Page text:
Algeria: Algeria has a freer and more active traditional press than its neighbours, which explains its relative lack of twitterers and facebookers. The growth of the Web 2.0 scene in Tunisia and Morocco can be seen as a direct result of the lack of freedom in the traditional press in these countries whereas in Algeria, which has similar network saturation (compared to Morocco at least) the usage of the Internet by dissidents is less per capita and less overall than in these countries.
Morocco: like Tunisia, Morocco is a privileged partner of the EU, a member of the union for the Mediterranean but more important, Morocco has signed a free trade agreement with the United States during George W. Bush’s presidency. The tourism industry generates a considerable income in addition to Moroccan Expats’ remittances .
Algeria and Libya: still hermetically sealed economies, lack of competitiveness, but 150 billion $ of positive economic balance in 2010 thanks to natural resources (gas and oil).
Egypt: is the second US aid beneficiary after Israel and even more than Israel, this aid is vital to Egypt’s economy.
The World Economic Forum ranked Tunisia 32nd for its investment competitiveness, followed by Morocco (75), Egypt (81), Libya (86) and Algeria (100). Despite its openness to foreign investment, corruption undermined internal business. Former president’s relatives dominated the economic scene. Wikileaks’ cables describes it as ‘mafia rule’.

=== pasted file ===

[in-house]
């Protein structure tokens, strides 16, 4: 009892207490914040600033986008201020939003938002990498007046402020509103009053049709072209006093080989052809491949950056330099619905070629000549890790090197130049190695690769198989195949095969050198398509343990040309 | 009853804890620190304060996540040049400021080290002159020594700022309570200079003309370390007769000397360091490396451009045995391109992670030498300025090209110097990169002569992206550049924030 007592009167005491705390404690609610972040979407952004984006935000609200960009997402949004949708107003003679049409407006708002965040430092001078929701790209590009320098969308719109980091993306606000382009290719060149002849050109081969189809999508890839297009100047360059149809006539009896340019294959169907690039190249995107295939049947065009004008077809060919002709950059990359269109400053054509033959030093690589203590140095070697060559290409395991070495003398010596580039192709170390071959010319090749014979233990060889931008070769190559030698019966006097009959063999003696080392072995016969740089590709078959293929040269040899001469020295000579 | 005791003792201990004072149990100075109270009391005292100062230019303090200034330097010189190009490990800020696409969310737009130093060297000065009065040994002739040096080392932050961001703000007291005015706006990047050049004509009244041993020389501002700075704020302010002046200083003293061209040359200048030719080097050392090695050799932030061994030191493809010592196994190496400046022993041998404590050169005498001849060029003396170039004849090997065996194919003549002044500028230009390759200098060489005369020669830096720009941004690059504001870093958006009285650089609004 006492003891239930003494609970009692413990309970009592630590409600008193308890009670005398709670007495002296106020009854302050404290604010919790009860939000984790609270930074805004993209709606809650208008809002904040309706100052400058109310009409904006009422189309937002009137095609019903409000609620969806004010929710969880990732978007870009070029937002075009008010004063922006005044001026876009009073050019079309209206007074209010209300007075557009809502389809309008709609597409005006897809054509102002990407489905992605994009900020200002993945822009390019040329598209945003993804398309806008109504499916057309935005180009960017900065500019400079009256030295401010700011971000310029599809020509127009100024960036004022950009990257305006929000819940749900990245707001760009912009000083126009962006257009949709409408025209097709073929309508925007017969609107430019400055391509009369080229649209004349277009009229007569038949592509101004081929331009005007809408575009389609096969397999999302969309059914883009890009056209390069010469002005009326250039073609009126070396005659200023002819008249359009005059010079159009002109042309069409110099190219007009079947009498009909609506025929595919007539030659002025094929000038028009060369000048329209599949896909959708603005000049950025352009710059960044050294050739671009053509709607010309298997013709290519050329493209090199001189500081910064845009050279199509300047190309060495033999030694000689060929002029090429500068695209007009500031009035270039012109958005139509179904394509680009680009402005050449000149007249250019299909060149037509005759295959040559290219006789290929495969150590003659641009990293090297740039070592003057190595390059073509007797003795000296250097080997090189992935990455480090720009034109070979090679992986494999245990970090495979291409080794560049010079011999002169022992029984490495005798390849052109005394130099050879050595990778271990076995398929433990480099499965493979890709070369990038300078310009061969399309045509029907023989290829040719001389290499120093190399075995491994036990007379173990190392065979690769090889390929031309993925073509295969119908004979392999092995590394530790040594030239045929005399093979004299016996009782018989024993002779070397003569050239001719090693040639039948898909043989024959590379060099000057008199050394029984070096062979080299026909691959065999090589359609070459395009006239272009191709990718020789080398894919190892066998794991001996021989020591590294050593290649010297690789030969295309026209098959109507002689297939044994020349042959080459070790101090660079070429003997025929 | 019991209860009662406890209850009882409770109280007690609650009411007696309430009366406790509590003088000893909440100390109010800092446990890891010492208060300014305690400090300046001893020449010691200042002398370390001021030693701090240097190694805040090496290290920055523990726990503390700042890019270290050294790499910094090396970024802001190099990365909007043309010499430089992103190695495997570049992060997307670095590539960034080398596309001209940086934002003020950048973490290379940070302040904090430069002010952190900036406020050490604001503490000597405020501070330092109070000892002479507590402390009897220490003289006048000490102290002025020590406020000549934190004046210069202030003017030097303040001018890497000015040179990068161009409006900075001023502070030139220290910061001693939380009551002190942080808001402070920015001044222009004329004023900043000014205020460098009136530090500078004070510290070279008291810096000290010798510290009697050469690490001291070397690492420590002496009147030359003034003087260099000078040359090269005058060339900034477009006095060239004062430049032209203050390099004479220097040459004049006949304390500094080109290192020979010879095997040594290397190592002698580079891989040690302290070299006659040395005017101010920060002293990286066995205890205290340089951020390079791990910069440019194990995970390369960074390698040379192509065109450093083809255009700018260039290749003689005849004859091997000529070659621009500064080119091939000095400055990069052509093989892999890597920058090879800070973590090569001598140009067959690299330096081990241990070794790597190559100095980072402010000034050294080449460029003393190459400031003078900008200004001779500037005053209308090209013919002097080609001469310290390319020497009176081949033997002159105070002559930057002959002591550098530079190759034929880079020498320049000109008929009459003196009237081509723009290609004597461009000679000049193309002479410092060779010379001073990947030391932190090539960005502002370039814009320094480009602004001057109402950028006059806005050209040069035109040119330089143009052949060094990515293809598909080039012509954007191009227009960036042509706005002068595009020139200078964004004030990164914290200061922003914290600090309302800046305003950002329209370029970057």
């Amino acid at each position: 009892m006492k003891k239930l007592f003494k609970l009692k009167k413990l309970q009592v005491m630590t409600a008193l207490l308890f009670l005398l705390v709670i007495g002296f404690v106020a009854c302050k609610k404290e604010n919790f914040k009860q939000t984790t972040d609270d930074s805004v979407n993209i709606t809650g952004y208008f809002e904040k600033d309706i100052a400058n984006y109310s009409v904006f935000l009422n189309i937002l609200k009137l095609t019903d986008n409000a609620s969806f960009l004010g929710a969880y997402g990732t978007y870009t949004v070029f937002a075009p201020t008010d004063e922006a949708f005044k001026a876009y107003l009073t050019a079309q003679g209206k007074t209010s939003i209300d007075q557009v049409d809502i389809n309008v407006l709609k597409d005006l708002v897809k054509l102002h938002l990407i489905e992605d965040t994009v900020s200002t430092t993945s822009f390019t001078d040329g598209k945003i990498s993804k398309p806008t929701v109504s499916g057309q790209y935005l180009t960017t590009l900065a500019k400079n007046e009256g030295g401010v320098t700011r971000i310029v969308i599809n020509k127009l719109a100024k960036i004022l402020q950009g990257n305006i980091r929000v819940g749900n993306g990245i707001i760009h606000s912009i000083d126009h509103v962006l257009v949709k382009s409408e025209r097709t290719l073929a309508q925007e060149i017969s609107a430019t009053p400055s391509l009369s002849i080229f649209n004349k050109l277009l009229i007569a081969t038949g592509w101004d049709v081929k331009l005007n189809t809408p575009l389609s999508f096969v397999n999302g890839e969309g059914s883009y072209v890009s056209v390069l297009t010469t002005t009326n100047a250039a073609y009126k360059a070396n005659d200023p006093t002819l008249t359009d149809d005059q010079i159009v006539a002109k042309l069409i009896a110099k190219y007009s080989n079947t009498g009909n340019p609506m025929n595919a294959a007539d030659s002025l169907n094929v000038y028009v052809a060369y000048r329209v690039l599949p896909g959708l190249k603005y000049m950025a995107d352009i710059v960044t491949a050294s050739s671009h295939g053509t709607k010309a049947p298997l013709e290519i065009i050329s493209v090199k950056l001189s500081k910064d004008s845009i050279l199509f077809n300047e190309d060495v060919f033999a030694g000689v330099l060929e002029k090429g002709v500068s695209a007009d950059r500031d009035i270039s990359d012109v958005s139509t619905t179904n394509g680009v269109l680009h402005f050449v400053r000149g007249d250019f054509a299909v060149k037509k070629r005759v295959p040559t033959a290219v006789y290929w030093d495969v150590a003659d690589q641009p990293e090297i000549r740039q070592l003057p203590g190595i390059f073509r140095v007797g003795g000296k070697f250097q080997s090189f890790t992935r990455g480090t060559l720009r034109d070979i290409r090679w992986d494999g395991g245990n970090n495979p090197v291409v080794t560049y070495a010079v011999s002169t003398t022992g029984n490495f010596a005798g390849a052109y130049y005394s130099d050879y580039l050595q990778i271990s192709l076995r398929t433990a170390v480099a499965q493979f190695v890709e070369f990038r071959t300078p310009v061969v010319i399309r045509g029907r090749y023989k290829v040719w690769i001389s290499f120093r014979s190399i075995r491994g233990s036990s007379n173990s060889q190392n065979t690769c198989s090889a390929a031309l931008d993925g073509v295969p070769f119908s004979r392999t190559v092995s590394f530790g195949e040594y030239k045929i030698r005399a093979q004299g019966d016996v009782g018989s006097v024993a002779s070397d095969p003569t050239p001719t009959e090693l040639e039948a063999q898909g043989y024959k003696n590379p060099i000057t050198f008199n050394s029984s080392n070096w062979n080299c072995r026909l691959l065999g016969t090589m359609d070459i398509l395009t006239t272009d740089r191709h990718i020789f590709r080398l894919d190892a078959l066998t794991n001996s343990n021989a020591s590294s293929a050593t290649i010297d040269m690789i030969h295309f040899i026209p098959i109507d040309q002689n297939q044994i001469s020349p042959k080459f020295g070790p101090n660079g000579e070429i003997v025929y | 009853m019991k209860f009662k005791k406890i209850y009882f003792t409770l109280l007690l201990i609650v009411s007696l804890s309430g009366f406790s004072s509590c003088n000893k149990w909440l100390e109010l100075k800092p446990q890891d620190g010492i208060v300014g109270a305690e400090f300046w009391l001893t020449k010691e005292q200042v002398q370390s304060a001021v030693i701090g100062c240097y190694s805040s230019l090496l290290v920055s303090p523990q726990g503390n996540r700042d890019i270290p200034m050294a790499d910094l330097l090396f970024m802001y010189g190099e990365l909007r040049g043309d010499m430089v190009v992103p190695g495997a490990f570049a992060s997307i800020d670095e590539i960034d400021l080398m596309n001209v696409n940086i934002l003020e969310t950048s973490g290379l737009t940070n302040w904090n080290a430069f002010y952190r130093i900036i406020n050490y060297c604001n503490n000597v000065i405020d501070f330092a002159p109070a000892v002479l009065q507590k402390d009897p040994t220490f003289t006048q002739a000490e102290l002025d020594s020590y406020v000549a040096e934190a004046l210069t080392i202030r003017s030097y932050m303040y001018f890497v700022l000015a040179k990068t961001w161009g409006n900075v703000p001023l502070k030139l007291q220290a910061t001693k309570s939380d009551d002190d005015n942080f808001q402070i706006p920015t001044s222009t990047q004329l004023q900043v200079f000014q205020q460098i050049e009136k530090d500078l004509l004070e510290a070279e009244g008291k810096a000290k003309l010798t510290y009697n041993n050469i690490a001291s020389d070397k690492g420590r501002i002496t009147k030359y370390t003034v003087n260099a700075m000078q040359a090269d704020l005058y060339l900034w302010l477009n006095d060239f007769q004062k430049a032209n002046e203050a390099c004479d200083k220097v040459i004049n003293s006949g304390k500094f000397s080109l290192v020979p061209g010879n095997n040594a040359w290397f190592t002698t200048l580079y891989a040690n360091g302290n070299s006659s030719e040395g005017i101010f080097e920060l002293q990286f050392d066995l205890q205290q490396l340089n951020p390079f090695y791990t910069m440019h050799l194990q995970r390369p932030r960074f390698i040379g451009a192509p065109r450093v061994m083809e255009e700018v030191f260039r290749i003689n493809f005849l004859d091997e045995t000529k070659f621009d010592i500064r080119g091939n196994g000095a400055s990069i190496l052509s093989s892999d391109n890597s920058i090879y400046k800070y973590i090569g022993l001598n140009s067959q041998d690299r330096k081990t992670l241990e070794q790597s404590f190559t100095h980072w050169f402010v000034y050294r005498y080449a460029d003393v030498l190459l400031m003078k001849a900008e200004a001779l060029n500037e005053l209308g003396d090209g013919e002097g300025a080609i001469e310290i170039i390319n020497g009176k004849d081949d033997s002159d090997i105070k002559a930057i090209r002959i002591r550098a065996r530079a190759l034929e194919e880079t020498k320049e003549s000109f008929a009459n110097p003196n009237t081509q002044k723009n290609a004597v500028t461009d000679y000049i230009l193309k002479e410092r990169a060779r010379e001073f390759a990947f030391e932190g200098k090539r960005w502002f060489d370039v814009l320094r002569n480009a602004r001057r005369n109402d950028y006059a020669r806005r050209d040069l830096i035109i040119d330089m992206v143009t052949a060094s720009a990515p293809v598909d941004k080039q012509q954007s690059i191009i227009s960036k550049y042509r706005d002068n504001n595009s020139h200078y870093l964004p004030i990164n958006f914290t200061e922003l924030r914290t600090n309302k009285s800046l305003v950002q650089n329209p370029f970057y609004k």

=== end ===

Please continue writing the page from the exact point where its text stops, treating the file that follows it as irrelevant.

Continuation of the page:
Migration/Brain drain and Unemployment
Morocco, Algeria and Tunisia: traditional destination of emigrants is France but numbers are declining due to many reasons including the worldwide financial crisis, economic growth in the global south, as well as the increasing brain drain to America or Canada.
The preferred destination for Egyptians is the United States but more and more Egyptian educated citizens go to work in Gulf countries.
Classic post-WWII migration involved migrants without university or even high school backgrounds. Currently, with strengthening immigration controls in EU nd elsewhere, migrants without significant educational baggage are almost never considered as candidates for legal emigration. Clandestine migration is facing an increasing number of EU’s borders closing, thus leaving more unsatisfied potential migrants.